ca. 1660 (made)


Height: 2.7 cm, Width: 2.2 cm


Miniature with a gold, black and enamel frame, Germany ca.1660.

Oval portrait miniature in a gold and black rim frame depicting a nobleman shown three-quarter length looking to the right, with a long curly brown wig, armour and a red cravat. The reverse is enamelled with the coronet of a German prince, red heart, and skull and crossbones.

Enamel colours can be used in very different ways to create an image. Here the colours are applied in a bold, linear fashion. The reverse is enamelled with the coronet of a German Prince and also the motto, in French, 'The deceased are living here', around a red heart with skull and cross bones. In the 17th century, new techniques of painting enamels allowed delicate portraits resembling tiny oil paintings to be created. These enamel miniatures were first fashionable in continental Europe, but were particularly in vogue in Britain from the 1720s to 1760s. Painted enamels were made by firing finely milled glass which had been coloured with metal oxides onto a metal base, usually gold or copper. The colours had to be applied and fired in several stages, according to the firing temperature required by each colour. Incredible precision was needed for a successful enamel portrait, since each firing carried risks of cracking and bubbling. Sir Arthur Gilbert and his wife Rosalinde formed one of the world's great decorative art collections, including silver, mosaics, enamelled portrait miniatures and gold boxes. Arthur Gilbert donated his extraordinary collection to Britain in 1996.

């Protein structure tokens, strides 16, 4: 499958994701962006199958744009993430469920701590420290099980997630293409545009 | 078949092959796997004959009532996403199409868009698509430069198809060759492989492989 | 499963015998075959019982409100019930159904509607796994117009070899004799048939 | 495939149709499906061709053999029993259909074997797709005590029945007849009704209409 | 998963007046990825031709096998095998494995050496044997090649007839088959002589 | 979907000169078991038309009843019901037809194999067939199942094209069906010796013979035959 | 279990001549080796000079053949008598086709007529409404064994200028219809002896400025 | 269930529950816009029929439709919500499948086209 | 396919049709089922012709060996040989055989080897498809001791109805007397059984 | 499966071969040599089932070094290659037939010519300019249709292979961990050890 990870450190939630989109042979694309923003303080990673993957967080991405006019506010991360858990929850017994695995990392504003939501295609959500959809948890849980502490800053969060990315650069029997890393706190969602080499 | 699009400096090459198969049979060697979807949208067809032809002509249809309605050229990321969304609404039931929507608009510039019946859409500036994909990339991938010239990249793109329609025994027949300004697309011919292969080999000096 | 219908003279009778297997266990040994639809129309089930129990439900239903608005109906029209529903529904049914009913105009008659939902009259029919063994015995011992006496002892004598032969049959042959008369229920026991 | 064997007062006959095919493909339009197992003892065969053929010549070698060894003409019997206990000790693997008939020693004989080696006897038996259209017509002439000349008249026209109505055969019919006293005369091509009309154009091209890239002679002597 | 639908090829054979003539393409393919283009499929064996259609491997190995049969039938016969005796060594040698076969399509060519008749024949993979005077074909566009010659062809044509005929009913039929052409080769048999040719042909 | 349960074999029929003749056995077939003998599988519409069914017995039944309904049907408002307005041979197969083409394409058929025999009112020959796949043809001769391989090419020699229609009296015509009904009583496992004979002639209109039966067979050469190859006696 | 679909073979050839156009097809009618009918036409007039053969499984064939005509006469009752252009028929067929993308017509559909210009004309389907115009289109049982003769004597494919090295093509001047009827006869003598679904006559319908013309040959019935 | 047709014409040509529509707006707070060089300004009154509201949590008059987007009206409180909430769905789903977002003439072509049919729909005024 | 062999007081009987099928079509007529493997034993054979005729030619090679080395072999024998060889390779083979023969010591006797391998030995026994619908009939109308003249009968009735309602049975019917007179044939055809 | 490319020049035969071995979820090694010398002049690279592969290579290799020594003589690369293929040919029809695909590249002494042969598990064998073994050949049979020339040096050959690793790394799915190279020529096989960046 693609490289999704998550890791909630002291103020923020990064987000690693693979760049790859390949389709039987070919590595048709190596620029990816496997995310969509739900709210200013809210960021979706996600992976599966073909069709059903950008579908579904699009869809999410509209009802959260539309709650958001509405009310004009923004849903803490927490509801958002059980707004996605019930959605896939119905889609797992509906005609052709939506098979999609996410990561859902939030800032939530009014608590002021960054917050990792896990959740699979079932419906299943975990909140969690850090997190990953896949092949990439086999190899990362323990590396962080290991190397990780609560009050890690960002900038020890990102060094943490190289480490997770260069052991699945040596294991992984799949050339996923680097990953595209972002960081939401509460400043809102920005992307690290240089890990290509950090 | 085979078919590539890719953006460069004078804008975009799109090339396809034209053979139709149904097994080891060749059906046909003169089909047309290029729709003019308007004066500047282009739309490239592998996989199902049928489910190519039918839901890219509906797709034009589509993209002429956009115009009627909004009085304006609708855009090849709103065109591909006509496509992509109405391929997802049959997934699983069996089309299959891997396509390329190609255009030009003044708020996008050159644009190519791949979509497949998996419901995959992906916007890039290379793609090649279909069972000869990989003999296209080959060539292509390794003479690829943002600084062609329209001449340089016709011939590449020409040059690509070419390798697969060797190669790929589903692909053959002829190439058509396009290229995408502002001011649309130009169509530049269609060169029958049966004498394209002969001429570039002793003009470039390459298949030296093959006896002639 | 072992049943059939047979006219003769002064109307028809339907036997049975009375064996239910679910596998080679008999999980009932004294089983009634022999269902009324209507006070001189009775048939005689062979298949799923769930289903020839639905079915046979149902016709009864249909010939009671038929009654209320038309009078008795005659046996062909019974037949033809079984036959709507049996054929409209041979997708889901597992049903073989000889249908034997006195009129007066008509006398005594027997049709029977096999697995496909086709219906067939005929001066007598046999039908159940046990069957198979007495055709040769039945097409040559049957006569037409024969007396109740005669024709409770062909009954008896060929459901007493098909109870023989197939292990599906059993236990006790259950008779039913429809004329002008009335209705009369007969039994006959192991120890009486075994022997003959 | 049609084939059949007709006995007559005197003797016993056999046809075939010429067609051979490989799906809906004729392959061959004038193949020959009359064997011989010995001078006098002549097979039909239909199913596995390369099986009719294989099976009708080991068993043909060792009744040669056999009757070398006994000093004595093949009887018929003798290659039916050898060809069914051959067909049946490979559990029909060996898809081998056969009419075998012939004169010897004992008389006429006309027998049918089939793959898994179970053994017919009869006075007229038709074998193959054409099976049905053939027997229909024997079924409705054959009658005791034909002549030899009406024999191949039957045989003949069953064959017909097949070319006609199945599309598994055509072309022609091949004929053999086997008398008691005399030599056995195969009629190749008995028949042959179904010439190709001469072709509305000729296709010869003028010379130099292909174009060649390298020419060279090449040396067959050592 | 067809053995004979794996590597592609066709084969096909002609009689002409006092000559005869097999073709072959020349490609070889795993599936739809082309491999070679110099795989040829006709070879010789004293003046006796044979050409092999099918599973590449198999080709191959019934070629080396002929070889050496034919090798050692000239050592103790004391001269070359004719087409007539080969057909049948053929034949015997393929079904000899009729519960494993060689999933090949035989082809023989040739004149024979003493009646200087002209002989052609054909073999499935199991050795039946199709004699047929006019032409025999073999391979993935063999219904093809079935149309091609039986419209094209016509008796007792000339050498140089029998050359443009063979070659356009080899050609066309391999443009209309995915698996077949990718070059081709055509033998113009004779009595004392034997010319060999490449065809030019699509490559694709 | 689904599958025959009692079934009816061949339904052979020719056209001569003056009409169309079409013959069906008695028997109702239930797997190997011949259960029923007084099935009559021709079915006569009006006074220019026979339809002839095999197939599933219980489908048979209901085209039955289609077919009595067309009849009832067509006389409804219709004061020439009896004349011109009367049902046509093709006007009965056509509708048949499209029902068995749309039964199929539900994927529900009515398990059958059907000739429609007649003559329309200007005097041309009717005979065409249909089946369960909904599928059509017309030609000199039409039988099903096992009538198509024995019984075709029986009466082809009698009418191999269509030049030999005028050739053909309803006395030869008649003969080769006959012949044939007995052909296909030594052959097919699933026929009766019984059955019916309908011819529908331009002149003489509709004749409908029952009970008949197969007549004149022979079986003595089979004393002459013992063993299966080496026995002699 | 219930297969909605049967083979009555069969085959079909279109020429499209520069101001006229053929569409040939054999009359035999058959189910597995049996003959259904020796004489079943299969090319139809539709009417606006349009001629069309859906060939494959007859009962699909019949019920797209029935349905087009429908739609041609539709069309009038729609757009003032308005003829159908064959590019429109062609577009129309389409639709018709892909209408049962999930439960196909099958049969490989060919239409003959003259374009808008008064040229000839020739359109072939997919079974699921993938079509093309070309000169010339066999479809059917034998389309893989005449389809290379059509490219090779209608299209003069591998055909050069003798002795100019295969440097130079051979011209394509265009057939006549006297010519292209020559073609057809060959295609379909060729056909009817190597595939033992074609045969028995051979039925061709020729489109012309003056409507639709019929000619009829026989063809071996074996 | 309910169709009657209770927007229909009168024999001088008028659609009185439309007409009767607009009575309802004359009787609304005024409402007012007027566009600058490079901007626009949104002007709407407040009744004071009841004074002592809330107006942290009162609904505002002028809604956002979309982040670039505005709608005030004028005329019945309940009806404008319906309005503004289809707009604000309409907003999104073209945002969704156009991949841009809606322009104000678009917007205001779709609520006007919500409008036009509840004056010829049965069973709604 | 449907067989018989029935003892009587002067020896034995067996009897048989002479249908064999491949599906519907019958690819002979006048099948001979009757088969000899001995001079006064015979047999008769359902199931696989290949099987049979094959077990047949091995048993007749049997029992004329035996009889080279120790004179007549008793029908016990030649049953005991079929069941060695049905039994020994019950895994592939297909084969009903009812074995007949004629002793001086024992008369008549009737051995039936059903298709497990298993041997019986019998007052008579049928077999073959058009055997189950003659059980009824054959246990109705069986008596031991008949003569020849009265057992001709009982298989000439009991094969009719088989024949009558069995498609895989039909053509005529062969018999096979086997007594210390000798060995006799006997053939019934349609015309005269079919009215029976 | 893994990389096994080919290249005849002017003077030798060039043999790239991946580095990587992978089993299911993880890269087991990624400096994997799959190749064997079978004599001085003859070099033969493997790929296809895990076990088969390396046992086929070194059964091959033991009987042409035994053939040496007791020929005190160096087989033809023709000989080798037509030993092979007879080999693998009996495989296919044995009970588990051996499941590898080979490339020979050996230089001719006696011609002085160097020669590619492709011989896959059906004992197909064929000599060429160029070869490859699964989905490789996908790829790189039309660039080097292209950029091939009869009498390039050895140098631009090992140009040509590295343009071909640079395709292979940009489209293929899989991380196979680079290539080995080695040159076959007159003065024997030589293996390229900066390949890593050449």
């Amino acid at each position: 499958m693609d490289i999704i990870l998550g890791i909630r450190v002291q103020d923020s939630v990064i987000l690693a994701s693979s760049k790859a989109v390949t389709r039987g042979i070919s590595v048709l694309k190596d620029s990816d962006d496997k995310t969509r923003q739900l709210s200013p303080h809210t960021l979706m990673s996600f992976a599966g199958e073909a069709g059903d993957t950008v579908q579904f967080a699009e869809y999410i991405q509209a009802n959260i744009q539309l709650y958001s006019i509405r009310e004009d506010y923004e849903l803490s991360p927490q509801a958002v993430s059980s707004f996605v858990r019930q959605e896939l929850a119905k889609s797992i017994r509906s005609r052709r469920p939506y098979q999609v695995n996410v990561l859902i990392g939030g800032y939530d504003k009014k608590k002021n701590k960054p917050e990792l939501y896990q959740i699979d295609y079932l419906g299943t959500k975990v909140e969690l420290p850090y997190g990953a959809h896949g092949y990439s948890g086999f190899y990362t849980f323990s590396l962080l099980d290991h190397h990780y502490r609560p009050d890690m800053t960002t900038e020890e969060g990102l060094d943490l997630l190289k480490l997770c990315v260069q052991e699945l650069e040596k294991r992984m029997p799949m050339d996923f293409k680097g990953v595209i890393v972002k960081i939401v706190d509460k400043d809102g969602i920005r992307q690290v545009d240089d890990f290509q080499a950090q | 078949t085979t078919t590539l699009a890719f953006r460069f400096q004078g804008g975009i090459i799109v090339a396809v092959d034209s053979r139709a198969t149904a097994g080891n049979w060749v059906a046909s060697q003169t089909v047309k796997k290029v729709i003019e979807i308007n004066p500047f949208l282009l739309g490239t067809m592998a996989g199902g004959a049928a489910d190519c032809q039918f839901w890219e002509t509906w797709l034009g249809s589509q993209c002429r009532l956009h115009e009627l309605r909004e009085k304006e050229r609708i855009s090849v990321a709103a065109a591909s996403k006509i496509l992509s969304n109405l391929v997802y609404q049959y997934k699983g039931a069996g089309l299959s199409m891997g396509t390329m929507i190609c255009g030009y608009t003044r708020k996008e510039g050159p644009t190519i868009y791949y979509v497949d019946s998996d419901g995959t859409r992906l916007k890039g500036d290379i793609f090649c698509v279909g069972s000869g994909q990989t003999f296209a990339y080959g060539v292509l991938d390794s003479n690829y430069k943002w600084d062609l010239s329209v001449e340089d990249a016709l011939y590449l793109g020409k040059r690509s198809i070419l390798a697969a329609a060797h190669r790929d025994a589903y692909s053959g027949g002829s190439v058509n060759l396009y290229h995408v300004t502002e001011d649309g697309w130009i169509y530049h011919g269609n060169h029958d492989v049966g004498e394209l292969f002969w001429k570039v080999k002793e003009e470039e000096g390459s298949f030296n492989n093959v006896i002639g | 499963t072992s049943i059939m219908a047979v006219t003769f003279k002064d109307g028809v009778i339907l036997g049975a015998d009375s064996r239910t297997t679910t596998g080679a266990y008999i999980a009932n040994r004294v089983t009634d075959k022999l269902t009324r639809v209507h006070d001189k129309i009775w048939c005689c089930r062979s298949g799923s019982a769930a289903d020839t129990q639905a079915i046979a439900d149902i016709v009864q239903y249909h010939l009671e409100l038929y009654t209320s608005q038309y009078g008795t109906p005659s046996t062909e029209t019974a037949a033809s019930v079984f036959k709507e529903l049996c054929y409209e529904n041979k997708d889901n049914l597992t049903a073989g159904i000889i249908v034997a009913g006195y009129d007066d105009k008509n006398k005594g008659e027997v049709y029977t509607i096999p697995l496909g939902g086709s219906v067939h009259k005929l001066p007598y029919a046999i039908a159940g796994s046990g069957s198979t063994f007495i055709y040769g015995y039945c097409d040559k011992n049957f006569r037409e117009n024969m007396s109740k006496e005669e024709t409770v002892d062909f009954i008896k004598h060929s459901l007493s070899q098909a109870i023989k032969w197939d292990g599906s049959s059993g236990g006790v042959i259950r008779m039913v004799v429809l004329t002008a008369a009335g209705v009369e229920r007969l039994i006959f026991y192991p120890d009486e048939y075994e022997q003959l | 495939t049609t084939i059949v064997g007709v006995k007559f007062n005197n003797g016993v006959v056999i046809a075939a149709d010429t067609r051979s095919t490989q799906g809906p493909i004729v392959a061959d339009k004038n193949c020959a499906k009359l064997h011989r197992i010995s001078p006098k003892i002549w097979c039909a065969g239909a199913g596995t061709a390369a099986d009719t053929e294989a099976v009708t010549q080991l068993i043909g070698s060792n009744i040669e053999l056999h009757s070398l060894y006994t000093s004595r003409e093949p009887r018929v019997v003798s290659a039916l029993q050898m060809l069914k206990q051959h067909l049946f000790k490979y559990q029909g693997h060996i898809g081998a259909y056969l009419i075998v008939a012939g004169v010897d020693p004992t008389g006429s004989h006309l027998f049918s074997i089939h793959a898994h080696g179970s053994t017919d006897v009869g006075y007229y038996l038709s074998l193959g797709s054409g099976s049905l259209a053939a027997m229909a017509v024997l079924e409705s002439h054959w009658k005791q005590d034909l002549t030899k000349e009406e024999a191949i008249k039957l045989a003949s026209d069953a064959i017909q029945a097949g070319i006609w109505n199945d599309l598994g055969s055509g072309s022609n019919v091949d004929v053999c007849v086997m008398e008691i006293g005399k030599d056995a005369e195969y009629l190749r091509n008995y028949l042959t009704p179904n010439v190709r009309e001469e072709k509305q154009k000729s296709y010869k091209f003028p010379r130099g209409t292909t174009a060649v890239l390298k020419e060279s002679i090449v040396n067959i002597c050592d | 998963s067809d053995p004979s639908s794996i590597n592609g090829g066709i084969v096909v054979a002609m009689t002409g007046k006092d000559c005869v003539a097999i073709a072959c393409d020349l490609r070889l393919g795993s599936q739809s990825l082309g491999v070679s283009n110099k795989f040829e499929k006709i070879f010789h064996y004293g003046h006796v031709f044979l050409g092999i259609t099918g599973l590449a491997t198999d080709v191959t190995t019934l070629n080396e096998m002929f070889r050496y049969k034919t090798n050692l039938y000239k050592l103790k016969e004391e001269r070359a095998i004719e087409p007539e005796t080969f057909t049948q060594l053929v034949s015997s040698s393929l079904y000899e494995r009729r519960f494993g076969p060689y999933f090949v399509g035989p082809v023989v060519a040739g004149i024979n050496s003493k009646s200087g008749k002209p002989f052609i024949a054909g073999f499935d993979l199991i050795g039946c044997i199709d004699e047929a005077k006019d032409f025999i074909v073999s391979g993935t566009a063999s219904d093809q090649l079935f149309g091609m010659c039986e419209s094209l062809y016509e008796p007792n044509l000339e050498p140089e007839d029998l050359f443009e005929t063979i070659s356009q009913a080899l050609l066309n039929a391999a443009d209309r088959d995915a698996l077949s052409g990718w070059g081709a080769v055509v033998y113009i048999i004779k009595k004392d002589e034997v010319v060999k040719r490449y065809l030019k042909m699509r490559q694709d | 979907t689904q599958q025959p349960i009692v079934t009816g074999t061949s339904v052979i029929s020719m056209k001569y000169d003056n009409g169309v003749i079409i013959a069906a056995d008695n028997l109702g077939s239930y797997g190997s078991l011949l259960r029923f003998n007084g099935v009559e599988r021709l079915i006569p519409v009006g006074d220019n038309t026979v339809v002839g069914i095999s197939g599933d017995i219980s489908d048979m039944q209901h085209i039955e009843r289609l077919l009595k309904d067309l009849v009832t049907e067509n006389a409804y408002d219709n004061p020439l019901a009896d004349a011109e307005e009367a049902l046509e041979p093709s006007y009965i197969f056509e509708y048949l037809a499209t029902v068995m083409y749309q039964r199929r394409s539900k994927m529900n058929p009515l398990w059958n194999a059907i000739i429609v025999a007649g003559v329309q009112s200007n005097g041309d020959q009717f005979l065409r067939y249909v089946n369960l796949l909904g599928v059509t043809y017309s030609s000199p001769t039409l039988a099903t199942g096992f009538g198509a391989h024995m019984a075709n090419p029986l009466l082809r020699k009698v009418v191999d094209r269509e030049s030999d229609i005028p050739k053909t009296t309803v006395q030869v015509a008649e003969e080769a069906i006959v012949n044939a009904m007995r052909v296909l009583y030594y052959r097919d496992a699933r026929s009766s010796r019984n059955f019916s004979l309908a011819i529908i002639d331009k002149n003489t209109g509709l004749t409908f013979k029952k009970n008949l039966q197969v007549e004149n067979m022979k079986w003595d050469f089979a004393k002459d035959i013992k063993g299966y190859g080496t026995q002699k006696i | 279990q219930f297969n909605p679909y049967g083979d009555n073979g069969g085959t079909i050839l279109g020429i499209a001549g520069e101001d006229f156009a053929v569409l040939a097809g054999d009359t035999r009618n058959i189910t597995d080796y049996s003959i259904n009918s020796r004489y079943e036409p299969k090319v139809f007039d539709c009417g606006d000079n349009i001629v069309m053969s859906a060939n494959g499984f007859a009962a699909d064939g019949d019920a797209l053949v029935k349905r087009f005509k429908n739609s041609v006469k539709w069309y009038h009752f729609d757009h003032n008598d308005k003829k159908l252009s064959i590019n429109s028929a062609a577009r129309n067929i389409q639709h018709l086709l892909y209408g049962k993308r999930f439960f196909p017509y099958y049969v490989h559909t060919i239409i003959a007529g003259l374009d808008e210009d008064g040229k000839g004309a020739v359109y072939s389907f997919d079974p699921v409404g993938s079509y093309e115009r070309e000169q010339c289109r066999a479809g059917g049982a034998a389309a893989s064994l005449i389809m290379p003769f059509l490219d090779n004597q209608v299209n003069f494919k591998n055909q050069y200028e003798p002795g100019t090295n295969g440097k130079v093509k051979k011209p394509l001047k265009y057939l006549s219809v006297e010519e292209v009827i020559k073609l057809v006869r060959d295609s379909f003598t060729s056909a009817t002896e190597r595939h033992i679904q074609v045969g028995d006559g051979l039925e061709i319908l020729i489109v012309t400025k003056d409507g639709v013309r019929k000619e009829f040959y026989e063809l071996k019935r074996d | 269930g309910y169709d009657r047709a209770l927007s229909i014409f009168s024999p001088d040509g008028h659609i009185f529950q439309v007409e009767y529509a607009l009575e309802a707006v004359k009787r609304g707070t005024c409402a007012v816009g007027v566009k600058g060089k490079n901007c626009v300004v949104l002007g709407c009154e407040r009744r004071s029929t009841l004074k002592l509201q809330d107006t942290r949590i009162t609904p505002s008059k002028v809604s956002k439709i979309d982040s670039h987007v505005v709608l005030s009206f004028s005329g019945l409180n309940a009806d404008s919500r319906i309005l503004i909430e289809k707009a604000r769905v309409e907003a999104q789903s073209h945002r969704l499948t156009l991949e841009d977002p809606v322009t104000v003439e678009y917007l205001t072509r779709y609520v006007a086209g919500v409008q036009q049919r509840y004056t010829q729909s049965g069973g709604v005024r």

Provenance: Countess Charlotte Sophie Bentinck. Christian Frederick Anton, Count Bentinck. By descent to Timothy Bentinck. Bentinck sale, Sotheby's London, lot 218, 30/06/1980. S.J. Phillips, London, 1980.

The Rosalinde and Arthur Gilbert Collection on loan to the Victoria and Albert Museum, London

Location: In Storage

View this object on the V&A website